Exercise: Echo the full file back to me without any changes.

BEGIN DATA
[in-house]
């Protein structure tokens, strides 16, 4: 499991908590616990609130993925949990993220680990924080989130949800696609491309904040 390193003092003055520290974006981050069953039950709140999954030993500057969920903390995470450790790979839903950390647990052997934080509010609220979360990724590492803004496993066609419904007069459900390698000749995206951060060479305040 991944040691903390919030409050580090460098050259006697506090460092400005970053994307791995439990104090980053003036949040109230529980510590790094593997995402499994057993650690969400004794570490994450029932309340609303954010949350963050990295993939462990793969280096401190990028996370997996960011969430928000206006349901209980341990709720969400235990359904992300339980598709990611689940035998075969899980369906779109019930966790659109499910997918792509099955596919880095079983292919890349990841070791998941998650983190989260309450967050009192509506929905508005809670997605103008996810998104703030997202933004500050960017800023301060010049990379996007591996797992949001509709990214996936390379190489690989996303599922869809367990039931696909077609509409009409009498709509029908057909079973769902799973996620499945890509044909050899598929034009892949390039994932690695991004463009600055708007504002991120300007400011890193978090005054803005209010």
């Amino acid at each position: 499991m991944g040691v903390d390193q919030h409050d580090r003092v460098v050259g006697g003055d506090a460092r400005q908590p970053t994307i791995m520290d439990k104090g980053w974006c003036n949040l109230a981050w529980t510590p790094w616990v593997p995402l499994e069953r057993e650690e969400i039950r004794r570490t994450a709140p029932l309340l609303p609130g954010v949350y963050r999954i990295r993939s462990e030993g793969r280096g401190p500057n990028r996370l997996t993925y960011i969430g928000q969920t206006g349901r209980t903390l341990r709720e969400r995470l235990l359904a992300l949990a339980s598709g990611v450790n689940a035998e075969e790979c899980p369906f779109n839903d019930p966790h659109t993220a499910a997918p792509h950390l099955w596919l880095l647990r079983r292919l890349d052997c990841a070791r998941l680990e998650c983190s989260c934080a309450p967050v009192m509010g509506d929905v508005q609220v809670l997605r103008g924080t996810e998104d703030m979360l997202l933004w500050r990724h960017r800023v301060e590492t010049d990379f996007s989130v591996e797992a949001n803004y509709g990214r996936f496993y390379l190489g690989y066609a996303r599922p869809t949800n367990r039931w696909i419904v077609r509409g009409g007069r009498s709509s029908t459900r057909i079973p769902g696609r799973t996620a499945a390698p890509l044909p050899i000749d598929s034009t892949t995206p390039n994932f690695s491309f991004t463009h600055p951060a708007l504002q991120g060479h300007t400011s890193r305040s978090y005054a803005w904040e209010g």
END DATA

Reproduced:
[in-house]
């Protein structure tokens, strides 16, 4: 499991908590616990609130993925949990993220680990924080989130949800696609491309904040 390193003092003055520290974006981050069953039950709140999954030993500057969920903390995470450790790979839903950390647990052997934080509010609220979360990724590492803004496993066609419904007069459900390698000749995206951060060479305040 991944040691903390919030409050580090460098050259006697506090460092400005970053994307791995439990104090980053003036949040109230529980510590790094593997995402499994057993650690969400004794570490994450029932309340609303954010949350963050990295993939462990793969280096401190990028996370997996960011969430928000206006349901209980341990709720969400235990359904992300339980598709990611689940035998075969899980369906779109019930966790659109499910997918792509099955596919880095079983292919890349990841070791998941998650983190989260309450967050009192509506929905508005809670997605103008996810998104703030997202933004500050960017800023301060010049990379996007591996797992949001509709990214996936390379190489690989996303599922869809367990039931696909077609509409009409009498709509029908057909079973769902799973996620499945890509044909050899598929034009892949390039994932690695991004463009600055708007504002991120300007400011890193978090005054803005209010």
């Amino acid at each position: 499991m991944g040691v903390d390193q919030h409050d580090r003092v460098v050259g006697g003055d506090a460092r400005q908590p970053t994307i791995m520290d439990k104090g980053w974006c003036n949040l109230a981050w529980t510590p790094w616990v593997p995402l499994e069953r057993e650690e969400i039950r004794r570490t994450a709140p029932l309340l609303p609130g954010v949350y963050r999954i990295r993939s462990e030993g793969r280096g401190p500057n990028r996370l997996t993925y960011i969430g928000q969920t206006g349901r209980t903390l341990r709720e969400r995470l235990l359904a992300l949990a339980s598709g990611v450790n689940a035998e075969e790979c899980p369906f779109n839903d019930p966790h659109t993220a499910a997918p792509h950390l099955w596919l880095l647990r079983r292919l890349d052997c990841a070791r998941l680990e998650c983190s989260c934080a309450p967050v009192m509010g509506d929905v508005q609220v809670l997605r103008g924080t996810e998104d703030m979360l997202l933004w500050r990724h960017r800023v301060e590492t010049d990379f996007s989130v591996e797992a949001n803004y509709g990214r996936f496993y390379l190489g690989y066609a996303r599922p869809t949800n367990r039931w696909i419904v077609r509409g009409g007069r009498s709509s029908t459900r057909i079973p769902g696609r799973t996620a499945a390698p890509l044909p050899i000749d598929s034009t892949t995206p390039n994932f690695s491309f991004t463009h600055p951060a708007l504002q991120g060479h300007t400011s890193r305040s978090y005054a803005w904040e209010g």